Each step of the process, from costumes, to selection of music, to individual consultations with various actors, and rehearsals was given to me, and I “just did it.” We were all having fun, and Mr. Carpenter must have been a brilliant teacher because we barely felt his supervision. He met with each of us privately, reminding us of gaps that needed filling, and phone calls from actors and dancers each evening were all part of it. The mother of the “dog” even called me to ask what could be done to transform her son into a dog. I was pretty surprised a grown up would seek me out for advice, but I cheerfully told her how to do it, and went on with my life.
Mr. Carpenter called our class to order one day with an announcement. “We are going to have a dress rehearsal” he claimed and explained it would be like any other rehearsal, but it would be in full costume, and there would be no interruptions. It would be just like the real thing, only the audience would be limited to “just the administration.” He told us there would be “no messing around” and put a special glare onto a couple of boys in the back. “The Principal will be there,” was his final threat.
Oh, man! I cannot tell you how excited we were to be opening our play, finally. I put on my “old lady” costume, and took a seat at the edge of the stage. I was the “moderator” who was reading the actual unadulterated lines of “The Night Before Christmas” to the audience, as various crazy scenes would erupt onstage, just out of my line of sight. I did not need to see it. It was all in my head anyway. I was the ultimate straight man. How did I know just when to read and when to stop for each scene? The actors had no lines. It was all broad comedy. I reveled in the fact I was writer, director, and playing the lead, yet I had no idea of my own narcissism, and nobody called me on it.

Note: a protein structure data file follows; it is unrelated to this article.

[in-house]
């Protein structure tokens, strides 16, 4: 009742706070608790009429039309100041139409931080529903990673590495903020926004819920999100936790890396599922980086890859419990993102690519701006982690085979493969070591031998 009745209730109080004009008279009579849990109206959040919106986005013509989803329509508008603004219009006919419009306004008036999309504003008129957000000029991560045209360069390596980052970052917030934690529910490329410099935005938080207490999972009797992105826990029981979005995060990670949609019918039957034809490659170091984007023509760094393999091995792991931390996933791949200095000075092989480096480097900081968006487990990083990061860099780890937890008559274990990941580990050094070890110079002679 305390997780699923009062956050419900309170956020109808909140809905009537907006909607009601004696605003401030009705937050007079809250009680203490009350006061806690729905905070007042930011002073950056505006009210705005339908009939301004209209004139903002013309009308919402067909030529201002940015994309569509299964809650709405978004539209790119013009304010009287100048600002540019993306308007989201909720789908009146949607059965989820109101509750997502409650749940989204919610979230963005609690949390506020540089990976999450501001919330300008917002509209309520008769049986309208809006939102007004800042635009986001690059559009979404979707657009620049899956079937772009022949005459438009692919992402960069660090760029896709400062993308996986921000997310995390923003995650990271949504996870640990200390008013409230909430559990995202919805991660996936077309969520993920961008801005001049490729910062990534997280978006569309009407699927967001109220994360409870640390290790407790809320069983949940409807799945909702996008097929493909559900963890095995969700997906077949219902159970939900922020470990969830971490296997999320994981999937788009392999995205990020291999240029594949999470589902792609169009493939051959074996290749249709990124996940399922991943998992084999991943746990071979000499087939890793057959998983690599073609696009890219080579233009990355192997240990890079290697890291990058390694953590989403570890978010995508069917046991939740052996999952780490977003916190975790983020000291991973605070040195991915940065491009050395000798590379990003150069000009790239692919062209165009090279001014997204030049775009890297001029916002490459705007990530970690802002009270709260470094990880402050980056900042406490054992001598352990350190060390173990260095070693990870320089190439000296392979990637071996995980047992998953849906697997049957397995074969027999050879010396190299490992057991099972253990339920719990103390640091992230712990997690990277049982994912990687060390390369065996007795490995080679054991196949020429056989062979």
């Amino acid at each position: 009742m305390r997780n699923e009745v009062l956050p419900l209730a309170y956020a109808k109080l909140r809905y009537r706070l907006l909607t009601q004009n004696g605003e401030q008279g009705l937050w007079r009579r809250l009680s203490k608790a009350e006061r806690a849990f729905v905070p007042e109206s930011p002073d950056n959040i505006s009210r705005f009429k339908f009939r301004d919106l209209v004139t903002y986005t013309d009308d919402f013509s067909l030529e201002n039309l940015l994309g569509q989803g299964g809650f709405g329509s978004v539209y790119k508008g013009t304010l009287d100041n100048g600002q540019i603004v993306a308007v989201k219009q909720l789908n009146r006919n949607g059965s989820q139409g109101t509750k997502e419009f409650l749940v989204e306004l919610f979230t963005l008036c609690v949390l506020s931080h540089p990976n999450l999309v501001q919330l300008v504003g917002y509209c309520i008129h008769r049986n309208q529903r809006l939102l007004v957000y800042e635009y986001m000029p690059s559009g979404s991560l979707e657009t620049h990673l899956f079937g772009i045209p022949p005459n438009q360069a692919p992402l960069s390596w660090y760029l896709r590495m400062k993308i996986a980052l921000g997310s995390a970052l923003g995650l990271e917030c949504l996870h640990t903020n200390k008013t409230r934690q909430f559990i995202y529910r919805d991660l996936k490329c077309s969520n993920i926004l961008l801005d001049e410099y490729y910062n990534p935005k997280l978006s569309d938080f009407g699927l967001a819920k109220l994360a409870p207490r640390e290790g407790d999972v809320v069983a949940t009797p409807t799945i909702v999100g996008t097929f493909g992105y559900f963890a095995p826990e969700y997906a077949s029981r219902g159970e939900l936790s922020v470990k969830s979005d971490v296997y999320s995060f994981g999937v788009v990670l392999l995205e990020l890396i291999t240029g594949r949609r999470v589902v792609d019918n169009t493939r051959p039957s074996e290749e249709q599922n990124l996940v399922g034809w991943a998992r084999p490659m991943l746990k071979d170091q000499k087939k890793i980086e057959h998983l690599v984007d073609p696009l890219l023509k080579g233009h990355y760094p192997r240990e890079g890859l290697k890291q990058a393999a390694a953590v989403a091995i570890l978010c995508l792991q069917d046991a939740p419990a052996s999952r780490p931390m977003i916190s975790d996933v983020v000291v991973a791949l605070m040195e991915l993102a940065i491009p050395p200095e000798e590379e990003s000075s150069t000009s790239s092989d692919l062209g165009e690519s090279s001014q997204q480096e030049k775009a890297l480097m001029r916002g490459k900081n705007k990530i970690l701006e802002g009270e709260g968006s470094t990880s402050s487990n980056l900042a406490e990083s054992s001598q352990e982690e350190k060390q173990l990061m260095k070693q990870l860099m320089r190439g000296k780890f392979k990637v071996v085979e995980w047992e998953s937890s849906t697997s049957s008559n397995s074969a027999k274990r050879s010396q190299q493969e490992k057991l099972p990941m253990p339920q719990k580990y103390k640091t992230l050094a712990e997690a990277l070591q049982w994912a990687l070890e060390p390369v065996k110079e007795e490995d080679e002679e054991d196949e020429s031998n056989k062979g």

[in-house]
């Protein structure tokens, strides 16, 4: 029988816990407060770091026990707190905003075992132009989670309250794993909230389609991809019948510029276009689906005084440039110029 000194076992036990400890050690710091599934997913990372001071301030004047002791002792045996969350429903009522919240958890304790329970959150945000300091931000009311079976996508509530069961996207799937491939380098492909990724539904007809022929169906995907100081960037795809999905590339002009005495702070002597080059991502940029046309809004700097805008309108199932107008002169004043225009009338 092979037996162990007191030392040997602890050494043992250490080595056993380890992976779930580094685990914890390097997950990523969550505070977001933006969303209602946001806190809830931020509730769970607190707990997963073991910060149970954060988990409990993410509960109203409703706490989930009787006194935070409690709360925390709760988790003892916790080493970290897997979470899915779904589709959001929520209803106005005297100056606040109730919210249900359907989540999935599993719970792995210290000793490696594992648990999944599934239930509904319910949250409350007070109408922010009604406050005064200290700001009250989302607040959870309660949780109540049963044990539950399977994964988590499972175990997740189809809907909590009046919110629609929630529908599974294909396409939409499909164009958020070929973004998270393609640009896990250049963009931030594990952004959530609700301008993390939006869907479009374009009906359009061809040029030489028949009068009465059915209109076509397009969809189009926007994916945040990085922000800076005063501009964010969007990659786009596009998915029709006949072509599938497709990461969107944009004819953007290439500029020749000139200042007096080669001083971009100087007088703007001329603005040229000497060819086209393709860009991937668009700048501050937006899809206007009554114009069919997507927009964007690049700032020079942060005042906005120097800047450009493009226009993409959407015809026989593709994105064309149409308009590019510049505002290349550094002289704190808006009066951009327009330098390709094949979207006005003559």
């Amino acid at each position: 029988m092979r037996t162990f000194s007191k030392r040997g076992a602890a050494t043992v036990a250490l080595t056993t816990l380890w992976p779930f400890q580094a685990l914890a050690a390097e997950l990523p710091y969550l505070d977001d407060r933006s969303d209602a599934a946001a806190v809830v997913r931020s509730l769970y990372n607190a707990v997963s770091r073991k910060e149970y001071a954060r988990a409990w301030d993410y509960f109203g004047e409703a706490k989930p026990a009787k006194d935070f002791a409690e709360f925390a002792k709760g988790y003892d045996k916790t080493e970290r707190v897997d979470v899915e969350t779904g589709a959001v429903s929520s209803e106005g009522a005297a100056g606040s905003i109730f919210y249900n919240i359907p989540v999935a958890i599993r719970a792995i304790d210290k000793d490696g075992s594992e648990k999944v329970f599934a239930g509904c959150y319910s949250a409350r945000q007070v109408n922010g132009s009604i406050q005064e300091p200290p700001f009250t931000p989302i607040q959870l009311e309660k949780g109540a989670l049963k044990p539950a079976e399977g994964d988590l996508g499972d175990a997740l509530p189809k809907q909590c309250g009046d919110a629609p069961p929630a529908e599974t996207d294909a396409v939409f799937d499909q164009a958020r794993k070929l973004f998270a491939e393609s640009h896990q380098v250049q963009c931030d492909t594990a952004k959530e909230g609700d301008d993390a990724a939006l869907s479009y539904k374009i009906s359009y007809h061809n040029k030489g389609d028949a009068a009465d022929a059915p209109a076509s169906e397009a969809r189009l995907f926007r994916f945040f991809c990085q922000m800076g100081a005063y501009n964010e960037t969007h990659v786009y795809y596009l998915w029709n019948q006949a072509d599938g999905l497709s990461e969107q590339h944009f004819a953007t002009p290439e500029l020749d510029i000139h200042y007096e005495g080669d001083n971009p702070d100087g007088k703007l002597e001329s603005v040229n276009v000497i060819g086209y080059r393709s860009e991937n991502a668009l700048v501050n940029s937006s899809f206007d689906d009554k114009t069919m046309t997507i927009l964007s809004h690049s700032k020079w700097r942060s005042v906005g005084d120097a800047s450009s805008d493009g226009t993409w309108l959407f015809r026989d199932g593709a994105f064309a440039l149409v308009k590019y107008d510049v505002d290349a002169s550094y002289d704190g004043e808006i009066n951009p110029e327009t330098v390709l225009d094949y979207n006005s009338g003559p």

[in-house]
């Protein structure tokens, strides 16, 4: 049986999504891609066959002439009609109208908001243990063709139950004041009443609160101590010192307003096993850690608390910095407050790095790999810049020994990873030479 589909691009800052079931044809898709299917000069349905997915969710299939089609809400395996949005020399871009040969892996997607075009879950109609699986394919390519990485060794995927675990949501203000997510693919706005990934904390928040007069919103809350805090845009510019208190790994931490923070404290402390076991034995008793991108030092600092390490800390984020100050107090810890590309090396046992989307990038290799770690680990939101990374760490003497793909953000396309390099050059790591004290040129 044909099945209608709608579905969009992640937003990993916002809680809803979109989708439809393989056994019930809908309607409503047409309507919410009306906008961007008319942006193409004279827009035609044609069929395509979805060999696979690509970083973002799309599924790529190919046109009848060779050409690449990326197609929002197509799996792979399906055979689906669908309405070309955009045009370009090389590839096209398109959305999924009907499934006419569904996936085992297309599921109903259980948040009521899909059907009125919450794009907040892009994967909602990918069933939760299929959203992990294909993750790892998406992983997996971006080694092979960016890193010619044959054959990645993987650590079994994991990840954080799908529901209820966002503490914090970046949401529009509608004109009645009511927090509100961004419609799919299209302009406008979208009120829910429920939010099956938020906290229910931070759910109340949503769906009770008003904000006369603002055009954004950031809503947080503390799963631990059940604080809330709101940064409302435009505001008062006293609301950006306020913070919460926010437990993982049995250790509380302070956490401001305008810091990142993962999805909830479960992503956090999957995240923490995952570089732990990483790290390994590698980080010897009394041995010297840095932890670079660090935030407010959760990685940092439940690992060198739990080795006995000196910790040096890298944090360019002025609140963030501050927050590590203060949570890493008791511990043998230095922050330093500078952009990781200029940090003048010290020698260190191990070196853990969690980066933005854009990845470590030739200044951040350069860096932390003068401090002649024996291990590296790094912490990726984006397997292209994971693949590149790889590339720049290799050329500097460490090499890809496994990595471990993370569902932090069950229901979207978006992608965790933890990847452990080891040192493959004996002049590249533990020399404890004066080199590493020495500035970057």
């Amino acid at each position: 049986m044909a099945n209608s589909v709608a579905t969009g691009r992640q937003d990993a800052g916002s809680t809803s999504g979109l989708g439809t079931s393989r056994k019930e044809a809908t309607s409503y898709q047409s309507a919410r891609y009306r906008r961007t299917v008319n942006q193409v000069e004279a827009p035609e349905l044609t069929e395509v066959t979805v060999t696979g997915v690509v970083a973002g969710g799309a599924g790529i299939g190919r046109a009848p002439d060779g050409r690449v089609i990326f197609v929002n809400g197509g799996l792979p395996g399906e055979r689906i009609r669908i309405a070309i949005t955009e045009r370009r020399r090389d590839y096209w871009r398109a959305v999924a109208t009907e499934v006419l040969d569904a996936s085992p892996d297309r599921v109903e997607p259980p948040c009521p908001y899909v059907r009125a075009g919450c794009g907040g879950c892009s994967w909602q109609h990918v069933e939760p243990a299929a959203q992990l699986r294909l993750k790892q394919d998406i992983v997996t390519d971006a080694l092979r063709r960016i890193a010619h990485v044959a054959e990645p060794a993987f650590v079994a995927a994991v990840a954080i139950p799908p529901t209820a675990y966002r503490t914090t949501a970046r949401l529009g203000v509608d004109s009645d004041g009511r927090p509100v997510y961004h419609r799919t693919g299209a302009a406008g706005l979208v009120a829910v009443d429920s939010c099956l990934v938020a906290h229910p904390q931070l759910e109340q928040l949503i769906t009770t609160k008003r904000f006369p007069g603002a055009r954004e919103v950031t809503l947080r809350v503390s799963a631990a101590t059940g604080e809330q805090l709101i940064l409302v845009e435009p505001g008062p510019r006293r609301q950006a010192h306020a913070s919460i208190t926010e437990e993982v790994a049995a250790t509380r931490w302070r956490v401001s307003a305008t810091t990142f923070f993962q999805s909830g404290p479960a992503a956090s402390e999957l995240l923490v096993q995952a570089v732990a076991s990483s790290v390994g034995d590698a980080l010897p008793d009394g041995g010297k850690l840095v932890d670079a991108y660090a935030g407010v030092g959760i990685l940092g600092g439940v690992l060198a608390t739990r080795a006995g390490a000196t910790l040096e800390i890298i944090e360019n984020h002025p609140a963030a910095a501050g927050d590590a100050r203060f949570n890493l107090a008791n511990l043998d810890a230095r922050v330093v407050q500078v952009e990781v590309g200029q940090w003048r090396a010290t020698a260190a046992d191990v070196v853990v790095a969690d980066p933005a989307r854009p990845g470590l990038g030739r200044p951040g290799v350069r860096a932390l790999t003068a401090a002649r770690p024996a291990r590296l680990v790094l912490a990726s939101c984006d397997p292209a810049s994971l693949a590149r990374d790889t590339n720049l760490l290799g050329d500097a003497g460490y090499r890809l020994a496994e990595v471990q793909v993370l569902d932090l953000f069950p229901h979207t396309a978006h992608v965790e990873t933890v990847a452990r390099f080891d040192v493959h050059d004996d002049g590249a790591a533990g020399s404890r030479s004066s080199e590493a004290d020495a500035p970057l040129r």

The play ended, and the small audience had about died laughing. I was happy and surprised by the jolly face on the principal as he congratulated me. “I will be at every performance,” he declared and walked away.
Mr. Carpenter was glowing and gave everyone his best congratulations on a great dress rehearsal. It was then it happened.
The metal folding chair I was seated in had worked its way to the edge of the stairs, and one of the legs went off, tumbling me head over heels all the way down the steps and onto the floor. I sat up in my long dress, my old lady glasses half off, and my old lady wig beside me. The entire class erupted into laughter, and so did I, but Mr. Carpenter helped me to my feet, and hugged me, and admonished the class for their insensitivity. “She could have been hurt!” he thundered. “Every single one of you owes her an apology. She has done all of this for you!” I was stunned. I was not hurt, and it had been hilarious. I even thought of adding it to the play, but was too embarrassed my dress might fly up again.